Next page . . . . Previous page . . . . Speeches . . . . Contents . . . . Debates(HTML) . . . .

Legislative Assembly for the ACT: 1998 Week 4 Hansard (25 June) . . Page.. 1044 ..

MR STANHOPE (continuing):

I do wonder sometimes whether our continuing to embrace on-the-spot fines should be investigated with a view to determining whether or not they are appropriate. I put that on the record as something that I think is of concern. On-the-spot fines have been with us for only 10 to 15 years. It is quite interesting that, without the on-the-spot fine process, our current legal systems would probably break and collapse. I acknowledge the great benefits of on-the-spot fines; but there are some issues which we as an Assembly may, at some stage, wish to have a look at.

Turning to the Bills, I will make a couple of brief comments and refer to amendments that I have indicated I believe will enhance the legislation. I accept the tiered structure that has been introduced in this raft of legislation. I think it is appropriate. I do not have particular difficulty with a proposal that licences, or registration, will be affected in relation to matters not related to motor traffic issues. I think the jealousy with which we guard our licences - those of us that have them - is a very significant and perhaps useful inducement that can be used by governments. It is almost a bullying tactic. One might allude to the fact that perhaps this whole raft of legislation has just a touch of the bully about it, which I applaud and in the circumstances think is quite appropriate.

Regarding the tiered structure, the steps that are taken initially to have a fine remitted, to cancel a licence, with a potential impact on car registration, and to garnishee, to actually produce the bailiff, are quite appropriate. Of course, the legislation, as currently drafted, has gaol as the ultimate sanction. With this sort of legislation, at times gaol will be appropriate.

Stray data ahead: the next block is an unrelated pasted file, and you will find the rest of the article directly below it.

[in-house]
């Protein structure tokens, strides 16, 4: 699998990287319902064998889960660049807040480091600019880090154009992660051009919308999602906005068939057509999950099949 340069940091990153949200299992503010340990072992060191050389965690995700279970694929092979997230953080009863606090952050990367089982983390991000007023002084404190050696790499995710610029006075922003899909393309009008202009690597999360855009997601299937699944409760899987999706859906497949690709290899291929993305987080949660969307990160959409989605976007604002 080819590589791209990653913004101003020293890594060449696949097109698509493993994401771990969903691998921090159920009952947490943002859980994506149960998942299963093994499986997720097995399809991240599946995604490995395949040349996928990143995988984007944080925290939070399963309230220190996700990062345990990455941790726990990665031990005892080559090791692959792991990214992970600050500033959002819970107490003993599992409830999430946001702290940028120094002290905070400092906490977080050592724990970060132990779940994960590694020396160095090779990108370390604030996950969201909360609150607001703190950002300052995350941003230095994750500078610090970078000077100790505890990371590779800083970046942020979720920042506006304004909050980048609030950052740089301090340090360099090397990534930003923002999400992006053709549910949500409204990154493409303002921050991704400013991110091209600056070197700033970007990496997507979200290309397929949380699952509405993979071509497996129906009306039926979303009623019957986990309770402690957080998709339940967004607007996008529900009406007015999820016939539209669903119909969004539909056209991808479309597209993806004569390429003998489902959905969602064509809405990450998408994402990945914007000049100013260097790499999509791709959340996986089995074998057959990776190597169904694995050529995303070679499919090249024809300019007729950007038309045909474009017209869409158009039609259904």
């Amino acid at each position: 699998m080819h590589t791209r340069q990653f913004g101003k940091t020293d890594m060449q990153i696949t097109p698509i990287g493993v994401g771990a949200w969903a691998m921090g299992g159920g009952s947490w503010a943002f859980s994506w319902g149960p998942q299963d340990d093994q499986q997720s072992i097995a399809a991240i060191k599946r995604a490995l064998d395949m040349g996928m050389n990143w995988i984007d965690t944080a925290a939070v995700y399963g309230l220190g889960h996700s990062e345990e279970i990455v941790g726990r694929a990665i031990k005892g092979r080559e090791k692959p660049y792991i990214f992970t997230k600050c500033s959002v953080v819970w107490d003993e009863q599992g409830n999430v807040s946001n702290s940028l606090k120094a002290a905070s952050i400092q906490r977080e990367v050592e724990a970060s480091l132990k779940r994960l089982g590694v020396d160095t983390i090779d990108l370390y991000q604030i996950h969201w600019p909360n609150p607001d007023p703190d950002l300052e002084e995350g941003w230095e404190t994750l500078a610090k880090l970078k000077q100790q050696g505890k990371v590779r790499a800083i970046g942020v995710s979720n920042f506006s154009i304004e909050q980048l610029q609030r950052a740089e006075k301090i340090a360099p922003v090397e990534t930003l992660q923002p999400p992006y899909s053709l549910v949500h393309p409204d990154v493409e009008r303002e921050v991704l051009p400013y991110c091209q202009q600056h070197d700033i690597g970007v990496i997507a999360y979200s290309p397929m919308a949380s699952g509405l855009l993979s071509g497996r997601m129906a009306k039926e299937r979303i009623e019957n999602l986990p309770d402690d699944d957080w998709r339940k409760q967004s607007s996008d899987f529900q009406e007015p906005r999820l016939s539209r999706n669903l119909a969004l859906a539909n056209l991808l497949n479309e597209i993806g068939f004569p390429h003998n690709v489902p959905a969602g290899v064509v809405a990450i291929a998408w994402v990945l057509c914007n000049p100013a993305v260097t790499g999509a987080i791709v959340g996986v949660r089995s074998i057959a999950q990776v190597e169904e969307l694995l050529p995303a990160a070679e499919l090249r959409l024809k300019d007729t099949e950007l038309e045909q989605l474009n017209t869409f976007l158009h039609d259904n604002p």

However, I do not quite understand a couple of aspects of the legislation. I do not understand why the Government, having developed what I regard as quite good legislation - and I am prepared to give credit where I think it is due - did not allow for the prospect of a community service order as perhaps that one final step back from gaol. It seems to me that opportunities other than gaol do exist. There is one in community service orders. There are other things that governments can do before sending citizens to gaol. In relation to fines, there is that underlying philosophy that we should do everything we can to keep people out of gaol. That is the basis on which these amendments have been drafted. In the context of my amendments there is available to us an opportunity to allow people to select whether or not they wish to be considered for a community service order.

When people wish to make an application to a court for a community service order, rather than just going straight to gaol, we should encourage that. My proposed amendments will allow that. They simply allow for the treadmill to be stopped, for a defaulter to get off the treadmill at that stage, prior to going to gaol, and to make an application to a court for a community service order to be considered by the court. That is consistent with the approach which the Minister has adopted on this legislation. Similarly, I have a real concern that the legislation, insofar as it applies to children, or people under 18, once again does not allow for the process to be stopped. It does not permit the treadmill to be stopped just before gaol to allow the court - I am suggesting, with the advice of the Community Advocate - to assess whether there are very good reasons why a child fine defaulter should not go to gaol for that fine default. It is appropriate that we do not set in train a procedure which starts with a youth and perhaps some offence involving his identity card on a bus or whatever.

Next page . . . . Previous page . . . . Speeches . . . . Contents . . . . Debates(HTML) . . . .